A couple weeks ago, several of CFICE’s student research assistants (RA) attended and presented at the 2016 CACSL Conference on behalf of CFICE. We asked them to reflect on their experiences, and here’s what they shared with us!

Omar Elsharkawy presents at the CACSL Conference 2016.

Omar Elsharkawy presents at the CACSL Conference 2016. ©Stephen Hill

Omar Elsharkawy, CFICE Admin RA

Having the opportunity to present your work and research at an academic conference is an incredible one that I did not think I would have at this stage in my academic career. At the 2016 CACSL conference: Impact for Sustainability, I got to present a presentation titled Student Experiences with Campus-Community Engagement: Impacts and Challenges with my colleagues and CFICE RAs, Aaron Kozak and Amanda LeFrancois. CFICE offered to send us to Calgary to present our presentation and gave us freedom to present on whichever topics we’d like. At the conference I got to meet a lot of people doing work in community-campus engagement (CCE) and community service learning (CSL), professors, students, community organizations, volunteer centers, and many more. In addition to networking with professionals and academics, I got to listen in and was very inspired by all the innovations regarding CSL and CCE across the country.

Aaron Kozak, Poverty Hub RA

CACSL was my first foray into giving an academic presentation. Since our presentation was on the second day, I was able to see how other presenters organized their talks in order to give me an idea about the audience I would be speaking to. I learned that even though all of the people there had things in common – we were all drawn together by our shared stakes in community service learning – we came from a variety of backgrounds with an array of ideologies. As one of the only teams of student presenters, we were able to offer a unique perspective of the student experience of community-based education – opportunities for which were largely lacking in our education up until being involved with CFICE. Overall, the opportunity to share our research and learn from others was hugely illuminating.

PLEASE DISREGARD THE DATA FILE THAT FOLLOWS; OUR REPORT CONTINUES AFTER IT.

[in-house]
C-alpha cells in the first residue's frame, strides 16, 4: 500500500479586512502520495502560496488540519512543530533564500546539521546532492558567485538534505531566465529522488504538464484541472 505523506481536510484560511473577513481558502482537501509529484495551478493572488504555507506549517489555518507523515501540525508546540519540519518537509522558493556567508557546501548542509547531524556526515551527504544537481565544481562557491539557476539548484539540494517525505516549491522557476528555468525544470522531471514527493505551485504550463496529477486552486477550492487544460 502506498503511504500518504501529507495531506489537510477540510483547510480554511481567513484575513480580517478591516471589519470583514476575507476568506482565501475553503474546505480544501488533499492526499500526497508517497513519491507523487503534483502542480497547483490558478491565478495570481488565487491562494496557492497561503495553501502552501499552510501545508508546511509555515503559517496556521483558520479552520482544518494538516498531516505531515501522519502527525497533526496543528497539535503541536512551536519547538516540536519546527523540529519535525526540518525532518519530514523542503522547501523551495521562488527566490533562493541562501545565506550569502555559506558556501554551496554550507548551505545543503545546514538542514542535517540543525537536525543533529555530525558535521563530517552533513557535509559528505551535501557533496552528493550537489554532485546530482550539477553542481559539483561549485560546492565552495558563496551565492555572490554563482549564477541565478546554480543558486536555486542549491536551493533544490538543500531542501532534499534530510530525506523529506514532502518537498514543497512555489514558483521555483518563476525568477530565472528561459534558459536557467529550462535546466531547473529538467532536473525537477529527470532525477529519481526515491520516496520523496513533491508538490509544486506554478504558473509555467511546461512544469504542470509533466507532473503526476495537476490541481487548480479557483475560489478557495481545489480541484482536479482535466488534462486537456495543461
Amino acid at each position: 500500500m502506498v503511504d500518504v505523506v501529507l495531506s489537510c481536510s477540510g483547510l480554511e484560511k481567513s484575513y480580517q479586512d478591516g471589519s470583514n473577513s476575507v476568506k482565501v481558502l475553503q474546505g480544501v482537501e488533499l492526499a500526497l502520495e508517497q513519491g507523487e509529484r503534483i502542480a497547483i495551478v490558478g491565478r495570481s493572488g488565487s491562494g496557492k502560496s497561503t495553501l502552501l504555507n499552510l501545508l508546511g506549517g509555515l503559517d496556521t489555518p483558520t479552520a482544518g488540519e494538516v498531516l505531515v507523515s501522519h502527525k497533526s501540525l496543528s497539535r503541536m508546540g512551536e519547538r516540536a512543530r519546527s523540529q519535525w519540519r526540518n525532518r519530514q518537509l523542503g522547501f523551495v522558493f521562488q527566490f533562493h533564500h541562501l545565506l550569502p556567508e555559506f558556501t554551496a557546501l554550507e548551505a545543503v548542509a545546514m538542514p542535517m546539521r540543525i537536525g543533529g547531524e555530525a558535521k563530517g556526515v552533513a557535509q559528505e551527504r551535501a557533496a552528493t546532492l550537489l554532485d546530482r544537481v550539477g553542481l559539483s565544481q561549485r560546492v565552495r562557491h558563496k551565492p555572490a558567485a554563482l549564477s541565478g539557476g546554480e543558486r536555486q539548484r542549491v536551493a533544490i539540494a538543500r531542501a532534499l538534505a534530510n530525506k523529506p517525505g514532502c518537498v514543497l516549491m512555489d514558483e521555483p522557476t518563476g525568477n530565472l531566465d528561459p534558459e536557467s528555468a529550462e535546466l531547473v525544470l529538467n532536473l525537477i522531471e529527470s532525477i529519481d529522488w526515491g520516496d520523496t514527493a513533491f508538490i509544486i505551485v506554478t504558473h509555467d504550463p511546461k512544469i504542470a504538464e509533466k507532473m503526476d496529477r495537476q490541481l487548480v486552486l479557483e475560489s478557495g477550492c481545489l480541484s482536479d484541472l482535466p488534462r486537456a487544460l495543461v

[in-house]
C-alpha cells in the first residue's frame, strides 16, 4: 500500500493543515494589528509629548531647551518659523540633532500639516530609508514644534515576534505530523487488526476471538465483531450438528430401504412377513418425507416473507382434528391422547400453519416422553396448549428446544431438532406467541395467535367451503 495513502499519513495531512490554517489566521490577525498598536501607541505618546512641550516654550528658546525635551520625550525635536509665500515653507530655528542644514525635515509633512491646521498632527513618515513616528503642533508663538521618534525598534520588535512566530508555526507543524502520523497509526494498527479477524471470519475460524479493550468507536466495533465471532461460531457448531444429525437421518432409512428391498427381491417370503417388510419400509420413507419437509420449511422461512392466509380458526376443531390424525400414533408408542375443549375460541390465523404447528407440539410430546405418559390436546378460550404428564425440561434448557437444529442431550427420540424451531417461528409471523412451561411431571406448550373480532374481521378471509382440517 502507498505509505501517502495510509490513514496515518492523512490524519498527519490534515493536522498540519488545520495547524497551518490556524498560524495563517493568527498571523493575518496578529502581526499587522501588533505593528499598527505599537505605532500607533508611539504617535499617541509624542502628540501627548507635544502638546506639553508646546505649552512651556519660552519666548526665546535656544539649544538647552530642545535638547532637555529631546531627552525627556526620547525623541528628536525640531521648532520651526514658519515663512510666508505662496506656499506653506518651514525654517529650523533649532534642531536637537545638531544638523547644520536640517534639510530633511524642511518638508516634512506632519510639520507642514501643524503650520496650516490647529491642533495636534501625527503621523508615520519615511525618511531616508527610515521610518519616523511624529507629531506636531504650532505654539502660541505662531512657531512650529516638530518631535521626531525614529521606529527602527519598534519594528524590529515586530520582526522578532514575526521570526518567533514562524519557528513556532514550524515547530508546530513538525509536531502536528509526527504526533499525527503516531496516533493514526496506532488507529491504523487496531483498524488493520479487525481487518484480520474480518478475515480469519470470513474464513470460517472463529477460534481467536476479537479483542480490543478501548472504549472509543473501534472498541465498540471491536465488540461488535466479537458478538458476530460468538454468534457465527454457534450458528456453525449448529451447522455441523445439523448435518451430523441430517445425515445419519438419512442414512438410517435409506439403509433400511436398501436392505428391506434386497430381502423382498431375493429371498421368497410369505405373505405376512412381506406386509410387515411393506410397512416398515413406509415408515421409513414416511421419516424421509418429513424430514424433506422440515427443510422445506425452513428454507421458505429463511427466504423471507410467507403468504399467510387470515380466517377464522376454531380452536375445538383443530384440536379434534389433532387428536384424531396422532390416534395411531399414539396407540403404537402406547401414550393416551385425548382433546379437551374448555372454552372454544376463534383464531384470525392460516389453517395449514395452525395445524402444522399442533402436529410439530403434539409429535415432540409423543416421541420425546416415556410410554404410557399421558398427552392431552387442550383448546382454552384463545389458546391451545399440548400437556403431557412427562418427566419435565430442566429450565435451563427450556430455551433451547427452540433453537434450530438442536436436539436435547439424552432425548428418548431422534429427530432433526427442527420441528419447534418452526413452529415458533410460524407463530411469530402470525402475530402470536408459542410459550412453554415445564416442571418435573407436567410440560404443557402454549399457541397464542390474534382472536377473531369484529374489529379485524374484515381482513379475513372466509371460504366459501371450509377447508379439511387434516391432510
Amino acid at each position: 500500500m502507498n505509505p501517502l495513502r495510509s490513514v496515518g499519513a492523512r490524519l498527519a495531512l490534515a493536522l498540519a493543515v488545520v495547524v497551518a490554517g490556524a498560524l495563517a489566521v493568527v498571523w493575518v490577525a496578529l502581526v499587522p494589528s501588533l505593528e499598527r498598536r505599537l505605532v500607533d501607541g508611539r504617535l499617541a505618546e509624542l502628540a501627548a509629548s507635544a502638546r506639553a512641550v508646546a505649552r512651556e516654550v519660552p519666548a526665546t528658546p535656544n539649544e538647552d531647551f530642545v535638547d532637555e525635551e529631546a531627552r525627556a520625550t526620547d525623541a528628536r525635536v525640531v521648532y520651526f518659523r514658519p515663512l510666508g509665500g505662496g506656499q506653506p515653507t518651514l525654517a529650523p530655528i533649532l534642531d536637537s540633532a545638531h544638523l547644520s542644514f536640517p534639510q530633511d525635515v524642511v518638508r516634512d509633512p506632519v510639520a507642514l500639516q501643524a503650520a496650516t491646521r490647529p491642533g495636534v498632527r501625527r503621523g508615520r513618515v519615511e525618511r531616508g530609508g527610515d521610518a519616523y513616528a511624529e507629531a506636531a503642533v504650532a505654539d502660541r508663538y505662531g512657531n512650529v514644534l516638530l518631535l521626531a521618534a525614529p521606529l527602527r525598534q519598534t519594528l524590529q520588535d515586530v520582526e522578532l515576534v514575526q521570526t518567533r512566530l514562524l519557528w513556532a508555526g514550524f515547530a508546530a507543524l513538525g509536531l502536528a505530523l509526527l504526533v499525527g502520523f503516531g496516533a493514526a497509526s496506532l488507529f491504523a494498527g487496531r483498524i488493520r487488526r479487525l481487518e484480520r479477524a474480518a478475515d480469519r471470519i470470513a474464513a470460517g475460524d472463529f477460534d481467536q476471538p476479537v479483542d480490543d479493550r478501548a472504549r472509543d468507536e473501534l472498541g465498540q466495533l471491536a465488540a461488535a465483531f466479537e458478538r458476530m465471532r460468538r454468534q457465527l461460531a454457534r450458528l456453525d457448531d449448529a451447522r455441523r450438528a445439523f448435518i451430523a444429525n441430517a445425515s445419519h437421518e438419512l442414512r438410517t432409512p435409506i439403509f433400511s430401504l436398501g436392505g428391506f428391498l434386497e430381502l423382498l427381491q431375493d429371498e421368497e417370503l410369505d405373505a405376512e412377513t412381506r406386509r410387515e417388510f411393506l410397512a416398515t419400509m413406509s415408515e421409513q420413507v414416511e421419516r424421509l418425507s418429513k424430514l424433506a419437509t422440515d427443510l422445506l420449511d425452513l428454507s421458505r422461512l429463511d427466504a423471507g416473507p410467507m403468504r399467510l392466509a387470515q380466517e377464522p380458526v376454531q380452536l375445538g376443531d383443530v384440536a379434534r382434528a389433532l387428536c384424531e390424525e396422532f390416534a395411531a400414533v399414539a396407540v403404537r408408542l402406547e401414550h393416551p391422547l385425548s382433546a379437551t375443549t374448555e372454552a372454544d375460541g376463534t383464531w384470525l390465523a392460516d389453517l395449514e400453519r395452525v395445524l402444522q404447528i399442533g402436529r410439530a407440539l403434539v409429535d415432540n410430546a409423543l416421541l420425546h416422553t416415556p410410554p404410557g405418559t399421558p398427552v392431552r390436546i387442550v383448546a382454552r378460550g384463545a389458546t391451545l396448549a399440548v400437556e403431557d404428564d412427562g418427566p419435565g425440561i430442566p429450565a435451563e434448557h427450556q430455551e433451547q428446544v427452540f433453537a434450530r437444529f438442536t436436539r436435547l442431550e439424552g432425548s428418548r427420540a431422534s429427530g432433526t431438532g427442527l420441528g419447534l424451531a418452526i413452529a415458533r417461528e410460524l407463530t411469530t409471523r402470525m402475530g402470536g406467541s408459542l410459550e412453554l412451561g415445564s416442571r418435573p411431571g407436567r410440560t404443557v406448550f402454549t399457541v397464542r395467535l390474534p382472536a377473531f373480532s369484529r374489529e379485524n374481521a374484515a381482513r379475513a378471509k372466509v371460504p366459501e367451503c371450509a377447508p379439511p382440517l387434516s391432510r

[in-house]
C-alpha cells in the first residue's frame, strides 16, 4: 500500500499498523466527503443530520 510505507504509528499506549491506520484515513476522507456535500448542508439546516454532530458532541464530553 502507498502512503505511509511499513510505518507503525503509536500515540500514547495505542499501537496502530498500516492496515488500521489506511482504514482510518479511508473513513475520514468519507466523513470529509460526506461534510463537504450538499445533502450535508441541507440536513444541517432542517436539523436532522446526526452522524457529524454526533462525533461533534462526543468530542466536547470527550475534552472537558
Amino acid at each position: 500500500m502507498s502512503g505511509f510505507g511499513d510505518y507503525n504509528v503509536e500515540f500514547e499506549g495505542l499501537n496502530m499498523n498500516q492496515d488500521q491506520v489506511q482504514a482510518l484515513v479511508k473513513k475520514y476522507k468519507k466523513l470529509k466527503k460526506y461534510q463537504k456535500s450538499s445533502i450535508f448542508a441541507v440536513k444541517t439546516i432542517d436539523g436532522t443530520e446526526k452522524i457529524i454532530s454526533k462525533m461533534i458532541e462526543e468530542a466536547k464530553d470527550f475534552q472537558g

CFICE RAs Aaron Kozak, Amanda Lafrancois, and Omar Elsharkawy present at CACSL Conference 2016.

CFICE RAs Aaron Kozak, Amanda Lafrancois, and Omar Elsharkawy present at CACSL Conference 2016. ©Stephen Hill

Amanda Lafrancois, Poverty Hub RA

When asked to join fellow Community First: Impacts of Community Engagement (CFICE) research assistants in presenting at the Canadian Association of Community-Service Learning (CACSL) conference in Calgary, Alberta, I was excited, nervous, and very appreciative. I was excited to further knowledge of the positive impacts of the CFICE project, and give details about the specific work that Pathway to Potential in Windsor, Ontario has been working on over the past two years. I was also somewhat nervous because I had never given a presentation at a conference before, only poster presentations, and I was unsure what to expect. Lastly, I felt so much appreciation to CFICE for having been given this incredible opportunity to present the research that Pathway to Potential had been working on to other individuals interested in similar topics.